Let’s now look into a similar strategy – a long strangle. Like for the straddle case, this strategy is directionless, and you just have to care with volatility.
The strangle involves buying both a call and a put option with the same expiry date but with different strike prices. Usually, the options are out-of-the-money, reducing your initial outlay. The lower initial cost, means lower maximum loss but, at the same time, a reduced profit. You will need a higher price movement to breakeven, when comparing to the straddle.
In terms of risk, the maximum loss is equal to the cost of the options like in the straddle case, and the upside potential is also unlimited, although always less than in the straddle case. There are two breakeven points. The upper one is equal to the call strike plus the options cost and the lower is equal to the put strike less the options cost.
A Strangle Example
Let’s use the example above with FTSE 100 quoted at 5,560. We need two out-the-money options, one call and one put. Like in the above example, let’s pick daily options: a call with strike 5,600 and a put with strike 5,520.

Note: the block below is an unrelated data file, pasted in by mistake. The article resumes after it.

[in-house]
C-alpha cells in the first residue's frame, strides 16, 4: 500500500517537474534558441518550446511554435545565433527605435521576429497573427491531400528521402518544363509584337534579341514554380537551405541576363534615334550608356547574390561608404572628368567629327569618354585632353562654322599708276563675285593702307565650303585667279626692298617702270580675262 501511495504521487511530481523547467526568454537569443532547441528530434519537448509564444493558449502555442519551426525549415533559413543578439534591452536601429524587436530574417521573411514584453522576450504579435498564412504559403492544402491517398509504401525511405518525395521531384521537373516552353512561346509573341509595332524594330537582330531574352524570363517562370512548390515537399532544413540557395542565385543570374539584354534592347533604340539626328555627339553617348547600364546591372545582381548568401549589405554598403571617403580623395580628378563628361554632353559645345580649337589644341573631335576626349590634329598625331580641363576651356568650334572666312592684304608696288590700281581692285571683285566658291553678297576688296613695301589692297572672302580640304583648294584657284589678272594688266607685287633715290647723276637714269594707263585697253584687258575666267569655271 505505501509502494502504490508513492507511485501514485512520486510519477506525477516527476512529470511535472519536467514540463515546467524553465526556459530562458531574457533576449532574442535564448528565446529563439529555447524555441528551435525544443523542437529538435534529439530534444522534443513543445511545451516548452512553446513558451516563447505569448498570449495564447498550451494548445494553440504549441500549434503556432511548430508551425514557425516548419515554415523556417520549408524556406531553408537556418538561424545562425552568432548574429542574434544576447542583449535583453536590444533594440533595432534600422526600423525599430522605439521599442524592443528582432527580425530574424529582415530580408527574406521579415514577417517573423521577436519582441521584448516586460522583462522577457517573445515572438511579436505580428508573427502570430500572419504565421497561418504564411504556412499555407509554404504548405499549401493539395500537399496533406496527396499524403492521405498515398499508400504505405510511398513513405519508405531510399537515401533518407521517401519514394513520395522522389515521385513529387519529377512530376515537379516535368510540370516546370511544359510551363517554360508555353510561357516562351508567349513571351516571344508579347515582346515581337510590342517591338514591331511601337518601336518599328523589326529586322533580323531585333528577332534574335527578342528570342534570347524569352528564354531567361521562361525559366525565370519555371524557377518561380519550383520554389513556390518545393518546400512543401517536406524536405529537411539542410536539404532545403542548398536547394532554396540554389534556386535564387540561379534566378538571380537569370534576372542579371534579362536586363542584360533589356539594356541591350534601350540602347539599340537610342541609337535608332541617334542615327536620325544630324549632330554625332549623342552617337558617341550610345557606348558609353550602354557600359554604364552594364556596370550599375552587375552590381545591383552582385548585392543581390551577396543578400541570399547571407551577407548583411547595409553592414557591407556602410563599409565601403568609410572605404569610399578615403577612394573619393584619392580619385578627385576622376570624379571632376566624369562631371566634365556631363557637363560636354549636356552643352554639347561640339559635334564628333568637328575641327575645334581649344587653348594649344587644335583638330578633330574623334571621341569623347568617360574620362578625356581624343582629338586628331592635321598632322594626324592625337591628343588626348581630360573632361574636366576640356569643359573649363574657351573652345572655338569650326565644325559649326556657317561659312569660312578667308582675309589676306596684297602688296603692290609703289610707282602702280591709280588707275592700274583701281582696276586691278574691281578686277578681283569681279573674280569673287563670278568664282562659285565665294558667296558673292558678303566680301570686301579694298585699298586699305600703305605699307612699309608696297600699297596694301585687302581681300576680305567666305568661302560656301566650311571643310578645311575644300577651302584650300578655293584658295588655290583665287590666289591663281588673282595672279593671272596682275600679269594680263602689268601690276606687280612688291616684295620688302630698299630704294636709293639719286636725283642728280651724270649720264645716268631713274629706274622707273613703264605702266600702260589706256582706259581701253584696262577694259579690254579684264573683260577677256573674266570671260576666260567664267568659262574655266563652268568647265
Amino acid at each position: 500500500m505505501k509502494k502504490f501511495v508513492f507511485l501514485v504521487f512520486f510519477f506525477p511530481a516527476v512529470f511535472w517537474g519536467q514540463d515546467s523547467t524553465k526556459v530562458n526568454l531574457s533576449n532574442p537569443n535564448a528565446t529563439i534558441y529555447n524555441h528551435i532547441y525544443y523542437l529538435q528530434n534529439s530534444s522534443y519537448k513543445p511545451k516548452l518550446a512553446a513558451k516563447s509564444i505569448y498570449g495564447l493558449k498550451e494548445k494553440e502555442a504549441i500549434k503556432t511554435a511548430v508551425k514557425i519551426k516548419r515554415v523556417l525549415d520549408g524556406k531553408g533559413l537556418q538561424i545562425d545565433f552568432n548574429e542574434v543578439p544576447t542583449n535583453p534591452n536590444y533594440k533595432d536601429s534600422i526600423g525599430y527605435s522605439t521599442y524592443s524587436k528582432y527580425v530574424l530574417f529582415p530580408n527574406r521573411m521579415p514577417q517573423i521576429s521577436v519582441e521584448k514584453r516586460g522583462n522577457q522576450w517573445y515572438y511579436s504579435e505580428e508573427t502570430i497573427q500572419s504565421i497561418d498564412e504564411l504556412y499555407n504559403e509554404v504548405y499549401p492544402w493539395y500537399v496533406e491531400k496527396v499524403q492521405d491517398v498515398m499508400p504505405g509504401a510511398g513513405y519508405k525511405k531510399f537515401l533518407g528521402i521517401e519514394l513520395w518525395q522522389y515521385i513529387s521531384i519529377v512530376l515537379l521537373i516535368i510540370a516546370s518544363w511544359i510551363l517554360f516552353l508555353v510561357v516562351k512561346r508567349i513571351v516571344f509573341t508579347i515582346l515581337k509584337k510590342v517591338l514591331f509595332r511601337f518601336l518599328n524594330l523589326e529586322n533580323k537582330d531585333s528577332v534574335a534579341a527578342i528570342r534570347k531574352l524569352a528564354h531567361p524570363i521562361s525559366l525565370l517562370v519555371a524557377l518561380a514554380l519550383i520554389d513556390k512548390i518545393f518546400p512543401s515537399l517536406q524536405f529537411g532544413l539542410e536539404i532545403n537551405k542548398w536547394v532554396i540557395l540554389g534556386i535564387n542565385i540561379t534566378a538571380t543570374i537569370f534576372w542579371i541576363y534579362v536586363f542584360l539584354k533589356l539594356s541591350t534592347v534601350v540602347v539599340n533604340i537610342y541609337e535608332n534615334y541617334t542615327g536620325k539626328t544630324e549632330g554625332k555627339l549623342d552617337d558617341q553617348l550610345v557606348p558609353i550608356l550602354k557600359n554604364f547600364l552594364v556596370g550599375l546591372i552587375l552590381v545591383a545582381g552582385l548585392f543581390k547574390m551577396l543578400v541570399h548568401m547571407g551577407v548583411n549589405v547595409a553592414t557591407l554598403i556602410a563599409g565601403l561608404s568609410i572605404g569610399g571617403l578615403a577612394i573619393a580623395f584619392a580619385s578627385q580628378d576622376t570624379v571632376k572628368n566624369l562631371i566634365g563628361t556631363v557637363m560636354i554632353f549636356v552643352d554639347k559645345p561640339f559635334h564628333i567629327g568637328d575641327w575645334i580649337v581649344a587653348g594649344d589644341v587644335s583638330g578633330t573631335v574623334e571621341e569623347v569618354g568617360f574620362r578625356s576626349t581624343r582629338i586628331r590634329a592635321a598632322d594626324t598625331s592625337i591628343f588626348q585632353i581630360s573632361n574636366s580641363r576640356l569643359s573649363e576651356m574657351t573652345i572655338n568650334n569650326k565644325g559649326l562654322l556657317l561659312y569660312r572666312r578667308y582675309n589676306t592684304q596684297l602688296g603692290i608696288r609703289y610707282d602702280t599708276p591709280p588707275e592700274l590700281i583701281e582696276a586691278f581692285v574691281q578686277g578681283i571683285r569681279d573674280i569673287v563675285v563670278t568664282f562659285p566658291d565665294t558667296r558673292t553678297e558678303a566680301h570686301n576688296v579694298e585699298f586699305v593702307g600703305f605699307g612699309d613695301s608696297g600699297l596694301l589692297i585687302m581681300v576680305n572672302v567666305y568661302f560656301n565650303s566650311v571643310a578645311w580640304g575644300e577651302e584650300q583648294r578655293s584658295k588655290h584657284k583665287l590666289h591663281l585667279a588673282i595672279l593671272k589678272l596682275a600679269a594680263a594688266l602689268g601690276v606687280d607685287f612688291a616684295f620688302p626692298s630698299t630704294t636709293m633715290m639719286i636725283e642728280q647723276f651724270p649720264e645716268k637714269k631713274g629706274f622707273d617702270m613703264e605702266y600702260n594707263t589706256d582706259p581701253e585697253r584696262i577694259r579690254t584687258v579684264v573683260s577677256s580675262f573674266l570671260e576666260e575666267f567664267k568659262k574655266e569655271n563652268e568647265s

Real data taken from IG Index values the call at 6.35 and the put at 6.95, for a total initial outlay of £13.30. In order to recover that expense, you need FTSE to go above the call strike plus that cost, or below the put strike less the cost. Basically FTSE should go above 5613.3 or below 5,506.7 – a movement of 0.96%.
The strangle costs you less but will require a much larger move in the underlying to make you money. That’s the cost of the extra protection. The more out-of-the-money the options were, the less they would cost, the higher the protection, and the larger the underlying would have to move for you to profit.
Putting It All Together
Let’s now look a the differences between the straddle and the strangle with the help of a simple graphic plotting the underlying price and profit.
It is clear from looking at the above chart that there is an exchange between potential profit and maximum loss. The strangle will protect you better in case volatility does not pick up, but at the expense of decreased profits for any given underlying price, when volatility does it job. The intersection of the lines with the x-axis also shows that you need a larger change for the strangle to breakeven.
The following table summarises all relevant data deriving from both strategies. The first part shows the initial parameters. The risk metrics follows, showing the key points that you should care with, and then there are some example values.